Introduction: Wonderlamp - Cheshire Cat Light
...most everyone is mad here, and I'm not all there myself...
This is a project developed for my MFA in Products of Design at the School of Visual Arts. I used a lot of the school facilities to build this that are not available to everyone, but I tried to add some ideas about alternative ways of creating the same effect.
Step 1: Circuit Materials and Tools
12 10mm White LED (I used the diffused ones)
12 220 Ohm resistors (I used 24 of 100 ohms, paired in series to achieve 200 ohms)
01 PIR Motion Sensor
01 9DC 1000mA adapter 01 Arduino Uno
24 pieces (1in each) Heat-Shrink Tubes
24ft (8m) of wire in two different colors
Soldering Iron and solder
Step 2: Soldering Extra Wires to LEDs
You’ll first need to extend the wires coming out from your LEDs so that you can distribute them along the eyes and the smile.
I soldered about 1 ft (30 cm) of extra wire to my LEDs. Make sure that you’ll use consistently different colors for positive and negative wires.
After you solder all of them, use heat-shrink tubes to insulate your connections. You can use a heat gun to shrink them.
Step 3: Building the Circuit on Your Arduino Board
Because the Arduino board only provides 5V to the pins, and each LED demands 3,5V we have to connect the LEDs in parallel.
Use 220 ohms resistors for each LED (I actually used two of 100 Ohms in series, but it made my board busier, as you see).
Connect the PIR Motion Sensor to pin 12 and the eye LEDs to pin 4. Connect the other pairs to pins 5,6,9,10 and 11.
Step 4: Arduino Code
Download the code attached.
Verify and upload the code to the circuit board.
Now the code will be saved to the Arduino board and you don’t need to use the computer anymore.
Make sure you'll wait enough time to the sensor calibrate.
Step 5: Building the Frame
Black and White vinyl
3M double-sided tape
Black matte spray paint ½”
MDF ⅛” acrylic (12” x 24” of translucent white and 12” x 24” of transparent grey)
Vinyl Printer and Cutter
Step 6: CUT THE FRAME
I made the cylinder by using a CNC Router. If you don’t have access to one, you can order an acrylic cylinder in a specialized store.
If you do have access to a CNC, I cut 12 quarters of a circle, out of an ½ MDF panel + 1 circle for the front frame + 1 full circle for the back cap
My circles are 1 cm thick, but if I would redo it, I'd make it thicker.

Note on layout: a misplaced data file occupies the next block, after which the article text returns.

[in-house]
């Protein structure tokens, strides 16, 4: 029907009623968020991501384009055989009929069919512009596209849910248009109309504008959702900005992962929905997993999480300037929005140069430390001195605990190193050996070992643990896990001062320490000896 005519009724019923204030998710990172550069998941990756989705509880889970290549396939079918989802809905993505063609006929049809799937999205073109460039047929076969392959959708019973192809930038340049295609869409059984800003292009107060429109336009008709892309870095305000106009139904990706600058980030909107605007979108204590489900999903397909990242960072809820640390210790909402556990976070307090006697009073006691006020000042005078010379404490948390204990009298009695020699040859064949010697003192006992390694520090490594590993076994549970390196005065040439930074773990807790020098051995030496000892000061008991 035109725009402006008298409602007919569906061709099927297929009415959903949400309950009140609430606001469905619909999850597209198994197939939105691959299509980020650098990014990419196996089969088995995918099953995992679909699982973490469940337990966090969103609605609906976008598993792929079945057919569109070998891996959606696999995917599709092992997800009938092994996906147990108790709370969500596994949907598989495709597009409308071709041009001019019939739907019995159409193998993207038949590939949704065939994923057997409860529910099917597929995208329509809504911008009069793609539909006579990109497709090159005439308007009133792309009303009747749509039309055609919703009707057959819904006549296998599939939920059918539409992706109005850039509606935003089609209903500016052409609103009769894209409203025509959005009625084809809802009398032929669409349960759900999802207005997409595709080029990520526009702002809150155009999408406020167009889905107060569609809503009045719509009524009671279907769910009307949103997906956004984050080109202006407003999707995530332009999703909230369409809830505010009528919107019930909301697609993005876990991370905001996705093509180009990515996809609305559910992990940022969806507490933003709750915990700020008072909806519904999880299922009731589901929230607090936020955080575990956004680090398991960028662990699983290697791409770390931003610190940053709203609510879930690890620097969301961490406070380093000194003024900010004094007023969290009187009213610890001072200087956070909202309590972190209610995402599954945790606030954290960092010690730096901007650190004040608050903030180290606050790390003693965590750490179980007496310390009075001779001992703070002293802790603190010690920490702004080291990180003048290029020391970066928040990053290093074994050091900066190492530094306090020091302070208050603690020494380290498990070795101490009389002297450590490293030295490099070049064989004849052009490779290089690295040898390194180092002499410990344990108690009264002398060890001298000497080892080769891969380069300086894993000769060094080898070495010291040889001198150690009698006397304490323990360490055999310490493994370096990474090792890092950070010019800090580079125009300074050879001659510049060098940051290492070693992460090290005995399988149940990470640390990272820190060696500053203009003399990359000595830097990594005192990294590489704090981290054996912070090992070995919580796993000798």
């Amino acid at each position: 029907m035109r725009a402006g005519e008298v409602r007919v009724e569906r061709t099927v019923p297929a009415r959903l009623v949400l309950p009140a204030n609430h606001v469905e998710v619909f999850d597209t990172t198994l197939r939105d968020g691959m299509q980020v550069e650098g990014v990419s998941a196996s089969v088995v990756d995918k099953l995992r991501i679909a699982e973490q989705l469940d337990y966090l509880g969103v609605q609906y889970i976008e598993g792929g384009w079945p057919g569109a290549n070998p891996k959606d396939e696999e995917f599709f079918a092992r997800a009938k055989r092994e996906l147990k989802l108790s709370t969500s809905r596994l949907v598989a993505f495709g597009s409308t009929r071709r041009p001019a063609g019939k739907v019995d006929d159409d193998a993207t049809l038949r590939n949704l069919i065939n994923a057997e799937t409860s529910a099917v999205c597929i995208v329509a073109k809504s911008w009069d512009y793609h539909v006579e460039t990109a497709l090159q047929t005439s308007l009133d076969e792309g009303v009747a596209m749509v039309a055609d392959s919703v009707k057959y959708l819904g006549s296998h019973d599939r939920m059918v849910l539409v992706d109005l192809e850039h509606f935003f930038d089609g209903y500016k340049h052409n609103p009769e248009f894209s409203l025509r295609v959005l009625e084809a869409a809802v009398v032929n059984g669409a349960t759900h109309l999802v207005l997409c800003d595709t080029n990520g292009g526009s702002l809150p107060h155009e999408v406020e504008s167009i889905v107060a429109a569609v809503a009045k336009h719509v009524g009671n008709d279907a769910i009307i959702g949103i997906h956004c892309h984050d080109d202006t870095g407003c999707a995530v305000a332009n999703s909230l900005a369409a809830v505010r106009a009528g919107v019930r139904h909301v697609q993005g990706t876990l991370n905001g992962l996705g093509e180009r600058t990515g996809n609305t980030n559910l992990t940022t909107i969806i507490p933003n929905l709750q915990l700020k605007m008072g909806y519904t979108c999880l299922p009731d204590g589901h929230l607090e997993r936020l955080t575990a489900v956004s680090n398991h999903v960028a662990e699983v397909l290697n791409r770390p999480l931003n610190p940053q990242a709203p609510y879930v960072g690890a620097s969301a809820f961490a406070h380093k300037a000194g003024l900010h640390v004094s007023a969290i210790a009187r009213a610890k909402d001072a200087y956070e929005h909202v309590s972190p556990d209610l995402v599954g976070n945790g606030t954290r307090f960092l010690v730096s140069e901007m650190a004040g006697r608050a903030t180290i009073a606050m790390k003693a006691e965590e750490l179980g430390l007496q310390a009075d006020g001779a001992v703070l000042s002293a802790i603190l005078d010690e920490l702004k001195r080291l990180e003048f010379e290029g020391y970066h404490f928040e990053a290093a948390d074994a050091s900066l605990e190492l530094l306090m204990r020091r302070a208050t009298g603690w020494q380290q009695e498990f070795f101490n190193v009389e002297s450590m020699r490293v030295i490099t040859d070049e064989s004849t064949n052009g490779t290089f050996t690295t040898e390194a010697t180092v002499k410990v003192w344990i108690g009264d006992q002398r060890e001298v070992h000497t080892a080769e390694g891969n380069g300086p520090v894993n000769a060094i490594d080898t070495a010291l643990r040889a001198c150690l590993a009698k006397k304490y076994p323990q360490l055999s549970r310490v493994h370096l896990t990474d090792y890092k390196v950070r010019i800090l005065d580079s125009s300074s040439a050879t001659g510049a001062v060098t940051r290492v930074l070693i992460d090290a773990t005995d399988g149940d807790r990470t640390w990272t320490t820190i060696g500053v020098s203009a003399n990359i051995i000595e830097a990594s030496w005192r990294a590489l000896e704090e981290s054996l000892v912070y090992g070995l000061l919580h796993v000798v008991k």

For the first frame, you’ll need to leave a lip of about 0.15’x0.15’’ all around the circle. This will host the front cap (cat face) once it’s done.
Step 7: GLUE THE FRAME
Use wood glue to glue all the pieces together. I used my fingers to spread a thin layer of glue to both sides you’re gluing.
After you position the pieces, use the staple gun (or a hammer and nails) to hold the pieces in place.
Wait for the glue to dry.
Step 8: GLUE WASH
Because MDF is too absorbent, you’ll need to glue wash it before painting.
Dissolve 1 part of glue in 1 part of water and spread a thin layer of the mixture on your frame.Be mindful of drips.
Let it dry for a couple of hours.
Step 9: PAINTING AND SENSOR NEST
I did the nest for the sensor in the most difficult way, but you could only drill a hole on the frame.
Because my frame is too thin, i had to add add a block of wood to it so that I could fix the lid. If you make it thicker, you might not have that problem.
To spray paint, just make sure to use thin layers and let it dry.I did it in a spray booth cabin at school, but you can make outside or in a well ventilated place.
Step 10: CUT ACRYLIC CAP
I laser cut the cat’s face on acrylic.
If you don’t have a laser cutrer you can probably manage to create the same effect using thick paper (where I used vinyl) and vellum paper where I used acrylic.
You can use the attached PDF to laser cut the face if you want to.
Step 11: GLUE ACRYLIC PIECES
I glued the parts together by using acrylic glue. Make sure to wear gloves when using it.
Also, the glue is too liquid, so make sure to find some scraps and test before making it.
Wait for it to dry completely after 24 hours.
Step 12: PRINT VINYL
You'll find the template here that I used for the vinyl.
Though, if I had to redo it, I'd make the cat's mouth white.
Step 13: Gluing the Vinyl
Use a a piece of transfer tape to transfer the vinyl to the acrylic.
Then glue the cat to the acrylic.
Finally, remove the transfer tape and leave the cat.
Glue the vinyl tothe inside.
Step 14: Glue the Acrylic Cap to the Frame the Back Cap
You may use double sided tape, as I did. But it's not the best idea. I'd try hot glue instead.
Step 15: Attach the Circuit to the Back Cap
Start putting elements to the cap.
Place the Arduino board onto the cap and screw it.
Then attach the LED to the lid using tape. I put to LEDs to the center tooth and distributed the others evenly.
Step 16: Light Diffusion
The grey acrylic I used is transparent , so I could see the LED inside when it was on. So I covered the LEDs using tracing paper. This way the light is diffused and you won't see the light bulbs anymore.
I also used foam (air conditioner foam seal ) to prevent the lights from the smile to illuminate the eyes before it was the right time. I did so by placing a cylinder of foam around each eye.
Place the PIR sensor in its hole and your cat is good to go.